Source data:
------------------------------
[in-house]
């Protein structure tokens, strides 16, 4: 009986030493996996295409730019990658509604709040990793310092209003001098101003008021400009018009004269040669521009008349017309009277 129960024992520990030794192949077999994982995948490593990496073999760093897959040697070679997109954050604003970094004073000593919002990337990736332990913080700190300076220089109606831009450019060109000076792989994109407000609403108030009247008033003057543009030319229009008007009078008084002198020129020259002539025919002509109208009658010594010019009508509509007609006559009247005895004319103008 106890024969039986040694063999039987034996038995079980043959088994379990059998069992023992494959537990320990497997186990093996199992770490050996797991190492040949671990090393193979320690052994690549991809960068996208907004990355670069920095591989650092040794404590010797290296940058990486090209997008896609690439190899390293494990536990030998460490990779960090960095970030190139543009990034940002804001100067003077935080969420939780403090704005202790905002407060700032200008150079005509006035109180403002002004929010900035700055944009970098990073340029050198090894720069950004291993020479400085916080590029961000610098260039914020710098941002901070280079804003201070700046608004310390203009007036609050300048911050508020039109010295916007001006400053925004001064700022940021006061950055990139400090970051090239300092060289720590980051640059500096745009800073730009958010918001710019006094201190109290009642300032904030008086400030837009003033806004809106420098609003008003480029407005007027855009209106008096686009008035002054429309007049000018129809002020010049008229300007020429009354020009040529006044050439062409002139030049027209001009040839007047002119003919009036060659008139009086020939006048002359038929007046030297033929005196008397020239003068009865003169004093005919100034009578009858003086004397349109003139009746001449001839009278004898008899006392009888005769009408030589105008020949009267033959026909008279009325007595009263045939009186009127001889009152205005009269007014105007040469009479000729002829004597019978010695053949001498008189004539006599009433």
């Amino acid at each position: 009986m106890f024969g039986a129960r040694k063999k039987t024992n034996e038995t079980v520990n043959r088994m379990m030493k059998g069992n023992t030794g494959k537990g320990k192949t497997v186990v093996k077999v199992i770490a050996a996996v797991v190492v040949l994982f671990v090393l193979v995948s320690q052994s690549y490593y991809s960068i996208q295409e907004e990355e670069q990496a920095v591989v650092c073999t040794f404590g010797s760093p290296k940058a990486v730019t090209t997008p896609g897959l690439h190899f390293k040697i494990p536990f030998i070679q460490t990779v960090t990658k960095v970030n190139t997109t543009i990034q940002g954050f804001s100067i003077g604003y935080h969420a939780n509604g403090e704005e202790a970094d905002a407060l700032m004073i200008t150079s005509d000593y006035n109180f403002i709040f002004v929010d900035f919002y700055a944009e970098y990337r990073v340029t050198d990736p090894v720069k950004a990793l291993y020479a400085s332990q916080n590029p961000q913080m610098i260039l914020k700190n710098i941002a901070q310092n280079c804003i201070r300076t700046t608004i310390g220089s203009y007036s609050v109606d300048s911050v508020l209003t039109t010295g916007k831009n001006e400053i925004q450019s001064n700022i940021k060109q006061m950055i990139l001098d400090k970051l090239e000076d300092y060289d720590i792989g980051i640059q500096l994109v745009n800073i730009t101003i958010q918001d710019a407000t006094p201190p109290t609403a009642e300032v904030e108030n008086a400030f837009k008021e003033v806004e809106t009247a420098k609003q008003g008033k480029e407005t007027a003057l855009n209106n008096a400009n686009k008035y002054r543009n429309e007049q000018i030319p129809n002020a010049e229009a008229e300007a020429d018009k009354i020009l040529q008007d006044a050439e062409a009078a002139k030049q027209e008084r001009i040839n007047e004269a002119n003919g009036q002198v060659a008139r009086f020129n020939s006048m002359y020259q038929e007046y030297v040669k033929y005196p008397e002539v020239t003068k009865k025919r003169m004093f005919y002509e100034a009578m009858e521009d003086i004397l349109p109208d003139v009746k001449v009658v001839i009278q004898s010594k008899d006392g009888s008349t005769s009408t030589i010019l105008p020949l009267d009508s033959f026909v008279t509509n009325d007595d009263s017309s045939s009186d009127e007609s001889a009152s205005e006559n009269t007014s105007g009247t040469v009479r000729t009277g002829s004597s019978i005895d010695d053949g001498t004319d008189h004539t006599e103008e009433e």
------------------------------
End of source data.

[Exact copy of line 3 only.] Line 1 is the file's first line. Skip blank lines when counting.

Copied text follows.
């Amino acid at each position: 009986m106890f024969g039986a129960r040694k063999k039987t024992n034996e038995t079980v520990n043959r088994m379990m030493k059998g069992n023992t030794g494959k537990g320990k192949t497997v186990v093996k077999v199992i770490a050996a996996v797991v190492v040949l994982f671990v090393l193979v995948s320690q052994s690549y490593y991809s960068i996208q295409e907004e990355e670069q990496a920095v591989v650092c073999t040794f404590g010797s760093p290296k940058a990486v730019t090209t997008p896609g897959l690439h190899f390293k040697i494990p536990f030998i070679q460490t990779v960090t990658k960095v970030n190139t997109t543009i990034q940002g954050f804001s100067i003077g604003y935080h969420a939780n509604g403090e704005e202790a970094d905002a407060l700032m004073i200008t150079s005509d000593y006035n109180f403002i709040f002004v929010d900035f919002y700055a944009e970098y990337r990073v340029t050198d990736p090894v720069k950004a990793l291993y020479a400085s332990q916080n590029p961000q913080m610098i260039l914020k700190n710098i941002a901070q310092n280079c804003i201070r300076t700046t608004i310390g220089s203009y007036s609050v109606d300048s911050v508020l209003t039109t010295g916007k831009n001006e400053i925004q450019s001064n700022i940021k060109q006061m950055i990139l001098d400090k970051l090239e000076d300092y060289d720590i792989g980051i640059q500096l994109v745009n800073i730009t101003i958010q918001d710019a407000t006094p201190p109290t609403a009642e300032v904030e108030n008086a400030f837009k008021e003033v806004e809106t009247a420098k609003q008003g008033k480029e407005t007027a003057l855009n209106n008096a400009n686009k008035y002054r543009n429309e007049q000018i030319p129809n002020a010049e229009a008229e300007a020429d018009k009354i020009l040529q008007d006044a050439e062409a009078a002139k030049q027209e008084r001009i040839n007047e004269a002119n003919g009036q002198v060659a008139r009086f020129n020939s006048m002359y020259q038929e007046y030297v040669k033929y005196p008397e002539v020239t003068k009865k025919r003169m004093f005919y002509e100034a009578m009858e521009d003086i004397l349109p109208d003139v009746k001449v009658v001839i009278q004898s010594k008899d006392g009888s008349t005769s009408t030589i010019l105008p020949l009267d009508s033959f026909v008279t509509n009325d007595d009263s017309s045939s009186d009127e007609s001889a009152s205005e006559n009269t007014s105007g009247t040469v009479r000729t009277g002829s004597s019978i005895d010695d053949g001498t004319d008189h004539t006599e103008e009433e």